Boeing announces 'Laser Gunship' completion
'Tactical' raygun weighs only 20 tonnes
Airliners'n'deathware behemoth Boeing announced yesterday that it had fitted a high-energy laser cannon aboard a C-130 Hercules military cargo plane, creating a "Laser Gunship". The company expects to commence blasting "mission representative" test targets next year, firing deadly energy bolts from a "rotating turret that extends through the aircraft's belly".
Try making a cellphone call now, bitch.
This flying-raygun project is called the Advanced Tactical Laser (ATL), as distinct from Boeing's other aerial beam cannon effort - the jumbo-jet mounted Airborne Laser (ABL). The 747 laser is intended to fry enemy nuclear missiles lifting from their silos, and needs immense range and power - hence the requirement for a massive carrying aircraft.
The ATL Hercules blaster-weapon is seen more as a raygun for every day, zapping things or people during more routine battles as opposed to saving the USA from atomic destruction. This should let it operate closer to its targets, reducing the weight of the system and thus the size of aeroplane required to carry it.
"The installation of the high-energy laser shows that the ATL program continues to make tremendous progress toward... a speed-of-light, precision engagement capability that will dramatically reduce collateral damage," said Boeing exec Scott Fancher.
"Next year, we will fire the laser at ground targets, demonstrating the military utility of this transformational directed energy weapon."
Like the jumbo-ray, the ATL is a Chemical Oxygen Iodine Laser (COIL). This means that it uses large amounts of hazmat fuel and produces similarly copious amounts of deadly toxic crap every time it gets fired.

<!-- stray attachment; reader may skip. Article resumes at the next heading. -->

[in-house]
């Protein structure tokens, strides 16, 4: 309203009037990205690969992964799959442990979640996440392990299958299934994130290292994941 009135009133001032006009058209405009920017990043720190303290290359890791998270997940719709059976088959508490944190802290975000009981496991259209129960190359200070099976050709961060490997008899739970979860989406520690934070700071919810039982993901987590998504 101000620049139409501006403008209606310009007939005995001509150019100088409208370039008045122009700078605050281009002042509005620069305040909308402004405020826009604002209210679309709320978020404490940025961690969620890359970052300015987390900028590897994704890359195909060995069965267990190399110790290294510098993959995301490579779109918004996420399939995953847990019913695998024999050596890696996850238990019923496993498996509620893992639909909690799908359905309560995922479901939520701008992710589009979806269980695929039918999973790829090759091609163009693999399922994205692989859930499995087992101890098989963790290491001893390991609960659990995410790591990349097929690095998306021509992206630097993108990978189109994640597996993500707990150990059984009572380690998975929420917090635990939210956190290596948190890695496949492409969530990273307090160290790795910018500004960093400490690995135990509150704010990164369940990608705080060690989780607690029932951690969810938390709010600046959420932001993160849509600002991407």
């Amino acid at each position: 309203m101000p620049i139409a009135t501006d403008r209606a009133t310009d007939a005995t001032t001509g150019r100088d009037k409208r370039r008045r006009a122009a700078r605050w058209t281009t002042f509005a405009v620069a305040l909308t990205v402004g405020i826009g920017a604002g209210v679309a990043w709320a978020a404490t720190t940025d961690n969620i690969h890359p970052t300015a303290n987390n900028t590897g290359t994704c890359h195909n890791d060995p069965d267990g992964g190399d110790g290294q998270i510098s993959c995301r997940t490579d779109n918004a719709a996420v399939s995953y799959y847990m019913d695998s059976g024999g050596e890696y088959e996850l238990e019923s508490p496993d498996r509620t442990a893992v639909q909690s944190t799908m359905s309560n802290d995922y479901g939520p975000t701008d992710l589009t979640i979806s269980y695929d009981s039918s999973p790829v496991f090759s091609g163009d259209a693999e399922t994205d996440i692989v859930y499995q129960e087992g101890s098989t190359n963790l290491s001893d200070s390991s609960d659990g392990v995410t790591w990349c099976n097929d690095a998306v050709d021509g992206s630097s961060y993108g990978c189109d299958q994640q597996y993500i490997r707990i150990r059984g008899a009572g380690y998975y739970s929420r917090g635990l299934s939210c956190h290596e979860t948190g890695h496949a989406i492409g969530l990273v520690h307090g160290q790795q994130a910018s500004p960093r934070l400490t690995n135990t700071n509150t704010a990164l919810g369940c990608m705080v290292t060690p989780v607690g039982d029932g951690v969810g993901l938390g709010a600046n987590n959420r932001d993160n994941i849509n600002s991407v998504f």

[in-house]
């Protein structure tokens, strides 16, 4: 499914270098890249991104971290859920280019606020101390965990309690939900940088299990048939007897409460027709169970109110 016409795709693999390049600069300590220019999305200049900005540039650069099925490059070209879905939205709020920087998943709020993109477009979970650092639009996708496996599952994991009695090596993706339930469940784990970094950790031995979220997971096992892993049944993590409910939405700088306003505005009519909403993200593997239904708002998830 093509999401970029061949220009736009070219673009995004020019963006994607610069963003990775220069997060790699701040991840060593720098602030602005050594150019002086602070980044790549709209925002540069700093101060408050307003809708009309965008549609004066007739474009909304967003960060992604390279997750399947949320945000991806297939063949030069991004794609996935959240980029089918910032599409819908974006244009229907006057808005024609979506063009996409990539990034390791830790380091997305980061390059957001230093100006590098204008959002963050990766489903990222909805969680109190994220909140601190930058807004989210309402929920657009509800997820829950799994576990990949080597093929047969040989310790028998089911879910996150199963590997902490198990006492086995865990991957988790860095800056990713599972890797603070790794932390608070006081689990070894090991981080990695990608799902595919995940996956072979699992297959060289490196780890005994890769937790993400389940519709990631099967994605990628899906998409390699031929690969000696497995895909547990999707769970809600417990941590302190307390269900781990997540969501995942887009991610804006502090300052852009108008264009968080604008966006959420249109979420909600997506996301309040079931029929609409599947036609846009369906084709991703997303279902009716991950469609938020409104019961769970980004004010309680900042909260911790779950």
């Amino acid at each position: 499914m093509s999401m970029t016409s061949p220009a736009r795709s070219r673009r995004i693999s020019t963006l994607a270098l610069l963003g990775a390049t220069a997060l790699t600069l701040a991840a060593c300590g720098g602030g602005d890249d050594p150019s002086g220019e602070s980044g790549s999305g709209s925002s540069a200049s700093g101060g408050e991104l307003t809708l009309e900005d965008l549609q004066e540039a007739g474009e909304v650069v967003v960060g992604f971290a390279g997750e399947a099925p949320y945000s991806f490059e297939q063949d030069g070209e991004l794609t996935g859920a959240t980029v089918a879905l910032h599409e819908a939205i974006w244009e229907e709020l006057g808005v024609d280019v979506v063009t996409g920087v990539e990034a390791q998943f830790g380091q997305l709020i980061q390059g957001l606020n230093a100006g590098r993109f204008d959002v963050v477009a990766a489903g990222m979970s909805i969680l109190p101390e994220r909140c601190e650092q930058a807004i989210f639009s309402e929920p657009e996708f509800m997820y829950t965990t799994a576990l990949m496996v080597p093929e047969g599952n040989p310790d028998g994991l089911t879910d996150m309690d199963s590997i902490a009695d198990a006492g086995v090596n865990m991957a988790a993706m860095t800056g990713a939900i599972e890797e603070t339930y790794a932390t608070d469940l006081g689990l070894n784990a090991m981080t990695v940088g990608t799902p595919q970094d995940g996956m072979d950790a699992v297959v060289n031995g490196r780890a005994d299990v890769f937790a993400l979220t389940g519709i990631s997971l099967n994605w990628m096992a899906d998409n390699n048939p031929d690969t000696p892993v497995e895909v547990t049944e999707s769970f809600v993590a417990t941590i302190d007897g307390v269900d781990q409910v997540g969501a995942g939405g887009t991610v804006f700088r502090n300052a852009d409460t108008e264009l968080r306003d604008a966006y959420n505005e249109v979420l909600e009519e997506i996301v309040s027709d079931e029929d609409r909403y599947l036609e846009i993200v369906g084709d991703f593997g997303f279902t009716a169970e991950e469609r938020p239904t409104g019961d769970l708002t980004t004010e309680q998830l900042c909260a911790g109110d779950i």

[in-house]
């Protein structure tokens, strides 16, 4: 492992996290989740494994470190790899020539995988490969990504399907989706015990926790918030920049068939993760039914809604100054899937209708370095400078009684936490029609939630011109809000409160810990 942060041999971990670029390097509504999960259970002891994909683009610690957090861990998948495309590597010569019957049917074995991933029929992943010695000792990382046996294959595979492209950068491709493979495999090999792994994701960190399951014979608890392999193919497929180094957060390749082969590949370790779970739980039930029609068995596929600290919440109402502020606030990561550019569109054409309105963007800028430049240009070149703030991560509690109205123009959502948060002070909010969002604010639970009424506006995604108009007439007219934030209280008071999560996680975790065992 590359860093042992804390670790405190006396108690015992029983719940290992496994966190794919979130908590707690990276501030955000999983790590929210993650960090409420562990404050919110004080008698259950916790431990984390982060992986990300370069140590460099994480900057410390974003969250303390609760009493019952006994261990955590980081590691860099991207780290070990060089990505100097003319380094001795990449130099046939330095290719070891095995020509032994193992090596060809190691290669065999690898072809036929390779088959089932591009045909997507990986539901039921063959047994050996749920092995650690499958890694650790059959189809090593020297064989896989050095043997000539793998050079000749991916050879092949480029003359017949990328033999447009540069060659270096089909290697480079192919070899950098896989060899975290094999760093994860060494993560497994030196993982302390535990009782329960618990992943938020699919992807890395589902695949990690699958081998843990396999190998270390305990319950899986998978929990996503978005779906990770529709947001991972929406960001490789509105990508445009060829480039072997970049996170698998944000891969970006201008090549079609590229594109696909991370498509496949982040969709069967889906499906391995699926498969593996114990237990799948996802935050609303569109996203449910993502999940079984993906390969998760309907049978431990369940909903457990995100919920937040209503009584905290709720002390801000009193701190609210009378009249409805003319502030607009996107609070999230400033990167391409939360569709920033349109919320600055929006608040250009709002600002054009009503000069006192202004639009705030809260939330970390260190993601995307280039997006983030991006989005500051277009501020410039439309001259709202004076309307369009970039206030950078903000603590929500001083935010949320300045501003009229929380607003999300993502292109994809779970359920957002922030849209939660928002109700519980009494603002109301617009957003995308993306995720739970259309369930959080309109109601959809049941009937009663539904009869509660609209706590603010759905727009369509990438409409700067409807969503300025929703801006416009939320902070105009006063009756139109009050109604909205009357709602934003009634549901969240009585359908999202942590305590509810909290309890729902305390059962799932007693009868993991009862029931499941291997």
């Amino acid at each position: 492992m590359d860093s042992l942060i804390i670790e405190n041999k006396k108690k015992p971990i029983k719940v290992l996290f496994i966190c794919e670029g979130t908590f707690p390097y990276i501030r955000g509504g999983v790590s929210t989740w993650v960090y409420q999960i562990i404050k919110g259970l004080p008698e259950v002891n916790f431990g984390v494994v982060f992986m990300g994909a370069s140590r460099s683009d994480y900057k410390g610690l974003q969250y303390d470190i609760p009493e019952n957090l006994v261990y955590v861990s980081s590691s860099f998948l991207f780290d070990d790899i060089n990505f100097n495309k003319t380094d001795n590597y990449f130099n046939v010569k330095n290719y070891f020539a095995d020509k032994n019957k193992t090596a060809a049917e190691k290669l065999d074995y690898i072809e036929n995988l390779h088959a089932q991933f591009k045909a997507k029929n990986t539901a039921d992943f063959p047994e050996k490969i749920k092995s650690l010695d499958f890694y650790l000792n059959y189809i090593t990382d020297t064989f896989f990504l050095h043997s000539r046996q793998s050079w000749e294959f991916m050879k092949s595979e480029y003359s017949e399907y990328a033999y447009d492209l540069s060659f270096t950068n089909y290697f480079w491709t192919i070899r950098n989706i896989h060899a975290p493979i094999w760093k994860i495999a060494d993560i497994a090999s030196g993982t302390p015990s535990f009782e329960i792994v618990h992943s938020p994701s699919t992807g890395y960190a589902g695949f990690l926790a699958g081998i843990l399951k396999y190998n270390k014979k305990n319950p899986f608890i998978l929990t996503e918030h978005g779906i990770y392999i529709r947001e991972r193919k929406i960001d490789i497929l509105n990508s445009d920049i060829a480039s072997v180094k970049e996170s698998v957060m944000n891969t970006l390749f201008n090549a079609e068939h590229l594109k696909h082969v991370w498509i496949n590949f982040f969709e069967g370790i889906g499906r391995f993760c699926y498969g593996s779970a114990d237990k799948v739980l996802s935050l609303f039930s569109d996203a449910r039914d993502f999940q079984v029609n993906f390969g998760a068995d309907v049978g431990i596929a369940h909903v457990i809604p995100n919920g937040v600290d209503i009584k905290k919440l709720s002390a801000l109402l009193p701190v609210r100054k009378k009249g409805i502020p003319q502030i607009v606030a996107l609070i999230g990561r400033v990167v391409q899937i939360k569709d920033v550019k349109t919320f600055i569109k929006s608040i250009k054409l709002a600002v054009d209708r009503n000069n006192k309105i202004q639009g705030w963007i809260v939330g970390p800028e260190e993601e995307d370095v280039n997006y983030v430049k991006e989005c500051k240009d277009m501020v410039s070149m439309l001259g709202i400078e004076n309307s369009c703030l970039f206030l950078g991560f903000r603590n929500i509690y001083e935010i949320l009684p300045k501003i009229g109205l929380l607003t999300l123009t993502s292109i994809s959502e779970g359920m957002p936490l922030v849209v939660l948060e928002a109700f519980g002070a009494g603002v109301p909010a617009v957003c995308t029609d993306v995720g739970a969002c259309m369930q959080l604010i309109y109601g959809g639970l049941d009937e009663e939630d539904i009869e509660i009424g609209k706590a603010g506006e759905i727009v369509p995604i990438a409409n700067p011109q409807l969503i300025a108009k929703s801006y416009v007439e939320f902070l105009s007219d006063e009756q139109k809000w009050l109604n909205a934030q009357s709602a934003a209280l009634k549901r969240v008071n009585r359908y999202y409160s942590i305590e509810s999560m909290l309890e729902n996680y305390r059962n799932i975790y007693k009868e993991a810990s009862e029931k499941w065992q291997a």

However, Boeing reckon they have this covered. The ATL's COIL is "closed-cycle", keeping its deadly exhaust products contained. The whole system supposedly weighs 20 tonnes, taking up most of a Hercules' payload. Exact specs on performance are hard to come by, but usually reliable sources have suggested useful ranges up to 10 or 20 km, and power outputs in the 100 kilowatt range - perhaps focused on an area only four inches wide.
Chemical fuel capacity for 100 useful blasts has been mentioned, after which the six-tonne sealed laser module would need draining, refuelling with chemicals and liquid-nitrogen coolant and probably maintenance too. These dangerous, specialised activities would most likely have to be done by Boeing in the USA.
According to Boeing, the ATL's "final US Air Force exam will be twofold: to surgically destroy a communication tower and to disable a moving truck."
The ability to knock out a cell tower or a truck silently and precisely from 10km without collateral damage is mildly cool, but whether it's cool enough for all this bother is questionable. A sniper with a .50 calibre anti-material rifle can stop a truck from a helicopter nearby or a hide further off; a cell tower can be shot out too, or jammed or spoofed. A normal AC-130 would seem at least as useful as a "Laser Gunship", and considerably cheaper.
Even if Boeing can actually get it done, it's hard to say that these tests would "demonstrate military utility" or show anything "transformational". ®
Sponsored: Benefits from the lessons learned in HPC